CHARLESTON, W.Va. -- Well known for his novel "Rocket Boys" (turned into the film "October Sky"), writer Homer Hickam has decided to branch off into the young adult genre with his newest book, "Crater." "Crater" is a science fiction novel that begins the "Helium-3" trilogy.
In the novel, a teenager named Crater Trueblood works as a miner. The twist of the story is that he lives and works in a town on the moon, and the substance he mines is Helium-3.
In his author's note, Hickam explained that Helium-3 is an actual isotope of helium that was found in the first rocks brought back from the moon. It is a real thing that could really solve Earth's energy problems.
Hickam uses ideas from his life in Coalwood, the McDowell County mining town he grew up in, and from his time at NASA to create the novel. He is able to mesh two ideas that normally would seem completely unrelated.
Although the story itself is very different from the works that brought Hickam fame, any fan of his novels will surely like this story. Readers will get pulled into Crater's life as he begins a perilous journey to retrieve something for the mine owner. Full of action, his story keeps readers interested and turning the pages.
"Crater" combines romance, adventure, mining and space to create a science fiction novel that is hard to put down. It is very well researched, and Hickam has thought of everything needed for humans to live on the moon. There is a solution to every problem concerning human habitation.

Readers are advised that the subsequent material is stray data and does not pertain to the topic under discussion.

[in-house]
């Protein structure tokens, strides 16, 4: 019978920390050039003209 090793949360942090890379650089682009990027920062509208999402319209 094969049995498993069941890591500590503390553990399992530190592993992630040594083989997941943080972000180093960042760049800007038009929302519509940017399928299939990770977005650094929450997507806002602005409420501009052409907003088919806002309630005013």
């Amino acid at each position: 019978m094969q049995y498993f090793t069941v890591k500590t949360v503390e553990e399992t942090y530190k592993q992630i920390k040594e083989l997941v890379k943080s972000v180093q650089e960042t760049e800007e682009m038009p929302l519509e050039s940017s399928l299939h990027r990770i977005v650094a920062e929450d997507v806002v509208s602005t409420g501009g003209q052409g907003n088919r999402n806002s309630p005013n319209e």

Crater is a truly interesting character. He is honest and naïve in the ways of the world. He thinks the best of everyone and is sometimes perceived as weak because of that. His kindness and intelligence, however, makes readers ally themselves with him and hope he does well.
Throughout the novel, Hickam is able to incorporate details from his life that add to the story in small ways. For instance, there is a spaceship called a cycler that is named after Werner von Braun, the man who made Hickam want to design rockets and started his fascination with space. Hickam adds small details like that for his fans to pick up on.
With this book, Hickam has created an unusual combination of space and mining. He is probably the only writer who would be able to make it work. "Crater" is a well-written novel, like one would expect from Hickam, and it will draw readers in as soon as they read the back cover description.
If you are a person who likes science fiction, then you should give "Crater" a try. The same goes for readers of Hickam's "Coalwood" series.
"Crater" is the first book in the "Helium-3" trilogy, and if they're anything like "Crater," the other books will be hits as well. Personally, I look forward to them, as well as any other future works from Hickam.